Embroidery sampler (detail), Germany, early 19th century, linen on linen; overall work 14 x 17 in; detail approximately 3/4 x 1 1/2 in.
Marina Moskowitz is the Lynn and Gary Mecklenburg Chair in Textiles, Material Culture, and Design, in the Design History department of the School of Human Ecology.
On December 6 and 7, the Center for Design and Material Culture hosted a scholarly symposium, entitled “Teaching Textiles: Histories of Craft Instruction” as the final event in what has been a busy year-long program celebrating the 50th Anniversary of the Helen Louise Allen Textile Collection. Twenty international speakers with a range of expertise presented papers on the varied ways in which the skills of making and embellishing textiles has been transmitted both within and across communities, geographies, and chronological periods. At the heart of this event was a visit to the Mary Kunz Berge classroom where we had pulled a selection of textiles related to both specific paper topics, ranging from 16th-century Italian embroidery to 18th-century woven coverlet fragments to 20th-century modern British screen prints, and the overarching theme, for which we looked at a variety of samplers and textile kits.
The early 19th-century German sampler featured here became a talisman for the event. While some samplers are evidence of the processes of teaching and learning different types of textiles skills (such as knitting, mending, and embroidery), others demonstrate the attainment of those skill and serve almost as a “diploma” or “calling card” for those who have reached the height of their craft and wish to promote their skills. This remarkable embroidery sampler is surely in the latter category.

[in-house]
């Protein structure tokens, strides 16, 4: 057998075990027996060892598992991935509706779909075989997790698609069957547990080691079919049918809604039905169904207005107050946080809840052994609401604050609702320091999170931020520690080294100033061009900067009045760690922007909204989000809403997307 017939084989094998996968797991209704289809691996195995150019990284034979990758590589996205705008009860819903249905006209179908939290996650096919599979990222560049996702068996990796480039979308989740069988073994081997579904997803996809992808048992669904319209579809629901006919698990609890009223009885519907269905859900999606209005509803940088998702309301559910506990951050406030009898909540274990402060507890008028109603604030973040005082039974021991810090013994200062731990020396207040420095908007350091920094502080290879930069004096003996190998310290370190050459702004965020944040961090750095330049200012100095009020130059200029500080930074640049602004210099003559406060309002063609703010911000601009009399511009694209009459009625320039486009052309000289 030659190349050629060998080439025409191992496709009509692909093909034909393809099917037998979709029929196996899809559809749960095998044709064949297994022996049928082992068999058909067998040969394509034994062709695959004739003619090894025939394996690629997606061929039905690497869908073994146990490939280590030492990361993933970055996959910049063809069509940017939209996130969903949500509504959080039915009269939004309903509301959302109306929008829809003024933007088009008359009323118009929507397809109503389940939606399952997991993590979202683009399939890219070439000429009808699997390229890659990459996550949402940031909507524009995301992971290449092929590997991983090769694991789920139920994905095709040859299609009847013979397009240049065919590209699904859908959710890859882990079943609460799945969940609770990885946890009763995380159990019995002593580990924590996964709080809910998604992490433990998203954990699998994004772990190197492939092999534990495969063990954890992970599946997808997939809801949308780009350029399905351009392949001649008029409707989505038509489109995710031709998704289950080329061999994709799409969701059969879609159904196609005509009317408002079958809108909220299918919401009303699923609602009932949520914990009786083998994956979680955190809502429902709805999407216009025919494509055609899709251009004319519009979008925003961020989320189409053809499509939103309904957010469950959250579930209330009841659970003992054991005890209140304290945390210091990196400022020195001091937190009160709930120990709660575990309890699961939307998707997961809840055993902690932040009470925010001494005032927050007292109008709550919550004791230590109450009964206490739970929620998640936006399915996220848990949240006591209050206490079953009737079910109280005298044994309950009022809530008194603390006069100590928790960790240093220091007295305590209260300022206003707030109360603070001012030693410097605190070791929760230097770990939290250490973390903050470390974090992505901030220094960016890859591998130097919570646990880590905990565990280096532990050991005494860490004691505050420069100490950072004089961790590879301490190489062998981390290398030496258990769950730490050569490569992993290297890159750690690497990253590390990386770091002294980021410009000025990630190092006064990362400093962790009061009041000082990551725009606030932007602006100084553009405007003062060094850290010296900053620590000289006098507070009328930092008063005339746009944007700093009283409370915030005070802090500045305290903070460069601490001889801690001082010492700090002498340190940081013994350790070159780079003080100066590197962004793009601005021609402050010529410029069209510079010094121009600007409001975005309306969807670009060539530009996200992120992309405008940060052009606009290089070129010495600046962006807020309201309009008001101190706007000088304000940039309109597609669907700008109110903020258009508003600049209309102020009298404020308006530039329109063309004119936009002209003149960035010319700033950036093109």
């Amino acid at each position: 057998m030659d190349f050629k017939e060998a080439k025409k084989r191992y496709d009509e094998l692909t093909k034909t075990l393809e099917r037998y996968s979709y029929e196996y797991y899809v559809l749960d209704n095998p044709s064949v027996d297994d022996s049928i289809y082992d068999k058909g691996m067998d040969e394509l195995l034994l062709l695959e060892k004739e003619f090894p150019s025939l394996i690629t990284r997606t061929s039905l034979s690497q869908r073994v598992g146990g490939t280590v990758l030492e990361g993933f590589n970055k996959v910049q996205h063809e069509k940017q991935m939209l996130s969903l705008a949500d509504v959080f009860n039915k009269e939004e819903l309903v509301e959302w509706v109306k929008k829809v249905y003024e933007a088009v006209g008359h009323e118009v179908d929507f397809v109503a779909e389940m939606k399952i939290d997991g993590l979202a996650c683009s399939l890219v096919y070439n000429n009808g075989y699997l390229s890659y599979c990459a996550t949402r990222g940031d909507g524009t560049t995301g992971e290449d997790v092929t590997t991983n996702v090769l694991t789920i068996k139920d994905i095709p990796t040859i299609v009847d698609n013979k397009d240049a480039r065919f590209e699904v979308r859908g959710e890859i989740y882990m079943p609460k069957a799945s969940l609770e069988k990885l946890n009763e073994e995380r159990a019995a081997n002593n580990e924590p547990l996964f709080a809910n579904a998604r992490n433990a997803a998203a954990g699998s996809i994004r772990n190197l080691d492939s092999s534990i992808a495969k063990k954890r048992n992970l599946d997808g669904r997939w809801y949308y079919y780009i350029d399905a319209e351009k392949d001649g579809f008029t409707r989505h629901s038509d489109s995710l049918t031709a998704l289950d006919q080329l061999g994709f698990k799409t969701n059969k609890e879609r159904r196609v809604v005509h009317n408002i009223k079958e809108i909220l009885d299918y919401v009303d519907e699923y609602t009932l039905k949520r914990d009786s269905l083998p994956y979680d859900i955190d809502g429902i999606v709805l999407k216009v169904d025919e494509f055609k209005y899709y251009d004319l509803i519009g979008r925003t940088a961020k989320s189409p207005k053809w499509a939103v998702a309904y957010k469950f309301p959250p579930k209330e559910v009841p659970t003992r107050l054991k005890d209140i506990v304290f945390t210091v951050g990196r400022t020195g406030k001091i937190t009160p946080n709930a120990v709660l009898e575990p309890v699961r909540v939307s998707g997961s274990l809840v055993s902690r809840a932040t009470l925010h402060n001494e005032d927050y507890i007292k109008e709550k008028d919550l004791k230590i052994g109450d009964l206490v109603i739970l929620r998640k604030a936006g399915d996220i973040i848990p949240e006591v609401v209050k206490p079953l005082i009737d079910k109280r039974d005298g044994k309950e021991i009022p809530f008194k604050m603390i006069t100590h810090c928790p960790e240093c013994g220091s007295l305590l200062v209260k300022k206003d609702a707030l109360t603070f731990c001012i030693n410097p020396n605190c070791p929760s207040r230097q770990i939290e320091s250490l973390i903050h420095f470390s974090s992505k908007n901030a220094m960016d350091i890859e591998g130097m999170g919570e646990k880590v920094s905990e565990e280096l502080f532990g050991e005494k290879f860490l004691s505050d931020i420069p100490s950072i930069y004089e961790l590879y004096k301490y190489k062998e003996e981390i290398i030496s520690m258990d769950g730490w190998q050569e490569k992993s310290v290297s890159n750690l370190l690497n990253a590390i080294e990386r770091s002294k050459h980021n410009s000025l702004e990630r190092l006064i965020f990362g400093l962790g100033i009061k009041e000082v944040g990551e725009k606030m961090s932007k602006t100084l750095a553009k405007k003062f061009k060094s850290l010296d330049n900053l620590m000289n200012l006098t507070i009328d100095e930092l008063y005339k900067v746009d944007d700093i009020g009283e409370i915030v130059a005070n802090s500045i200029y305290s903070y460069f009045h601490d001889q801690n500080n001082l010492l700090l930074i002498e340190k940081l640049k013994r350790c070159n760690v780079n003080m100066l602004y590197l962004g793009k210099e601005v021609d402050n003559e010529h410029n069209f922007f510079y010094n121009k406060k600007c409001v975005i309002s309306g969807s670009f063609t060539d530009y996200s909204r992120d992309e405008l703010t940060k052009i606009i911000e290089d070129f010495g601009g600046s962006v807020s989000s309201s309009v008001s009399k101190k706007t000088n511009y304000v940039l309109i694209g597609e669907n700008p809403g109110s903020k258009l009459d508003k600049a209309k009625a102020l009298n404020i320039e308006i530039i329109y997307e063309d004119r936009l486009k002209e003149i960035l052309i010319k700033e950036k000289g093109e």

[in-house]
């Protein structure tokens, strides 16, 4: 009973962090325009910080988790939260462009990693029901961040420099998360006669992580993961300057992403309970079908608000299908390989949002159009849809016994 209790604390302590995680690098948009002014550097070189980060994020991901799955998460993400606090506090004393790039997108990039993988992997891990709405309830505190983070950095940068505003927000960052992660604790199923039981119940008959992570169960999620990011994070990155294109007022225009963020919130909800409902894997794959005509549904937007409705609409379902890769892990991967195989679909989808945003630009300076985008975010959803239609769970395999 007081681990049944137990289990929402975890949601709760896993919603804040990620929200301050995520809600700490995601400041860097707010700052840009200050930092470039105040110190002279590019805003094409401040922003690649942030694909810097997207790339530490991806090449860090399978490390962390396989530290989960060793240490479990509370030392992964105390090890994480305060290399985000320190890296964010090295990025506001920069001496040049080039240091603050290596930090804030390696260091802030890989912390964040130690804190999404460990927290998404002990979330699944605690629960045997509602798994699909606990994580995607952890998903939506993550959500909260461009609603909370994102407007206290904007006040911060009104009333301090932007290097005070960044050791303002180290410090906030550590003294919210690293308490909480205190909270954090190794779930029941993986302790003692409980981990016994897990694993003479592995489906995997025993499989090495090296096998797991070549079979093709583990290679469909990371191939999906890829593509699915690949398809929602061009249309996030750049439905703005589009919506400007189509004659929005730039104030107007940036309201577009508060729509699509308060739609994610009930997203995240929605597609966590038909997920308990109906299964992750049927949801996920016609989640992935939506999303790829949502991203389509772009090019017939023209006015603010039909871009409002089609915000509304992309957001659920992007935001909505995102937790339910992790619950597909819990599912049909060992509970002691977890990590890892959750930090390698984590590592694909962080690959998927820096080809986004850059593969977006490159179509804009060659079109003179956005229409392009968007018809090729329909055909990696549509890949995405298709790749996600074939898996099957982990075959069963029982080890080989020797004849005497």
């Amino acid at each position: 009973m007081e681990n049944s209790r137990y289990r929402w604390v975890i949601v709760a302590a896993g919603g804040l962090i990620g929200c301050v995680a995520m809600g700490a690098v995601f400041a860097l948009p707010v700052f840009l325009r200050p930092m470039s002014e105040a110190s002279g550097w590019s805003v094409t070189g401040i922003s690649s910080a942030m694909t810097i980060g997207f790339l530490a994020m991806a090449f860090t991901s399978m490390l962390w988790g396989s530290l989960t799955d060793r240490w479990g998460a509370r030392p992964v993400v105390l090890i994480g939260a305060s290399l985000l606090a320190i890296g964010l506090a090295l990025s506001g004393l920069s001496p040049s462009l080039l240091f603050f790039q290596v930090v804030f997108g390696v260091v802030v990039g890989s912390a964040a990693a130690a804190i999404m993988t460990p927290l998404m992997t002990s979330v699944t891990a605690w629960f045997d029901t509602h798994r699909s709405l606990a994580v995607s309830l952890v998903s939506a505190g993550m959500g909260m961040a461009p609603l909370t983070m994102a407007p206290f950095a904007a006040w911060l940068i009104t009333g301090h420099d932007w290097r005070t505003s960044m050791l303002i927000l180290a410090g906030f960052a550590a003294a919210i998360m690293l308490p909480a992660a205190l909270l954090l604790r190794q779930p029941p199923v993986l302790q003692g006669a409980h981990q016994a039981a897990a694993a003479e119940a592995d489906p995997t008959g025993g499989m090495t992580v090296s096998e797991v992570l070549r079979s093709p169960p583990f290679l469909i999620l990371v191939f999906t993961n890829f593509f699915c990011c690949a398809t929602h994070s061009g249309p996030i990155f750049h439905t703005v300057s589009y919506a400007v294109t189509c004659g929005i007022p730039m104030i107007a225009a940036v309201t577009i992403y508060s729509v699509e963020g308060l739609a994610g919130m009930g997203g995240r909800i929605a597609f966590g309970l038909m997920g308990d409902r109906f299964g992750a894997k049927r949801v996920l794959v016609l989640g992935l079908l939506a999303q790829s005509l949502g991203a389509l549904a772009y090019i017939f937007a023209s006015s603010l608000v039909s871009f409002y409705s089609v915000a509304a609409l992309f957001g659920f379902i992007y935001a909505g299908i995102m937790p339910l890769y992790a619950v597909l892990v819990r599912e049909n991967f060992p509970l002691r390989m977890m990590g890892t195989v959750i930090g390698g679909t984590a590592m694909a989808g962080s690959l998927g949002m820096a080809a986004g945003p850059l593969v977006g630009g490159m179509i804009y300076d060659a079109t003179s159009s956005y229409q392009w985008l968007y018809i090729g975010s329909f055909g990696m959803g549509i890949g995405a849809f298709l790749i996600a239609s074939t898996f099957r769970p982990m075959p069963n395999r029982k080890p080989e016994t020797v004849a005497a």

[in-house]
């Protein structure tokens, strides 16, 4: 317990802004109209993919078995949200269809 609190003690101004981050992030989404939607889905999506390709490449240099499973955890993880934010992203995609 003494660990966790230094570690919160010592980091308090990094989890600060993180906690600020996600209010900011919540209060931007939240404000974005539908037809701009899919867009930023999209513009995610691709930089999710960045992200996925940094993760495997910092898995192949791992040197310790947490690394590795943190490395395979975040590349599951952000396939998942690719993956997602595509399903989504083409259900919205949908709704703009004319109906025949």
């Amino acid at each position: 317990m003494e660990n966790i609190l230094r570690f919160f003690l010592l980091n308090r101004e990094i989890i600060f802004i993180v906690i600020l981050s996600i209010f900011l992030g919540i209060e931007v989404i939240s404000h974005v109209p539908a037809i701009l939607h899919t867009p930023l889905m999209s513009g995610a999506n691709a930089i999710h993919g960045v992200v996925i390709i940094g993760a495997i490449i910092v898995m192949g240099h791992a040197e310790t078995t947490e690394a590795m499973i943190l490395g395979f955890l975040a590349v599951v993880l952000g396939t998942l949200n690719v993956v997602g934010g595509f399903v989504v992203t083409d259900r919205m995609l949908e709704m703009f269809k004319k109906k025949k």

Part of the discussion at the symposium centered around the ways in which making and replication of textile skill is a form of historical research, and to that end we encouraged the participants to not only write, listen, and discuss, but also try their hand at a range of skills. Using the sampler above as inspiration, current Design Studies MFA students Amanda Thatch and Nora Renick-Rinehart collaborated on the design and printing of “project bags” (images below) for the symposium attendees, who also received needles and cotton embroidery floss to embellish their own interpretations of this design.
In 2019, the University of Wisconsin-Madison School of Human Ecology launched a yearlong anniversary celebration of the Helen Louise Allen Textile Collection. Over the past half century, the collection has grown from an original 4,000-piece gift to more than 13,000 objects that have inspired and informed thousands of students, researchers, historians, and textile aficionados. The 50-year celebration began on January 27, 2019, with the opening of new Lynn Mecklenburg Textile Gallery, a space dedicated to year-round displays of the collections. Activities continue into 2019 with a calendar of public exhibitions, symposia, lectures, and public workshops.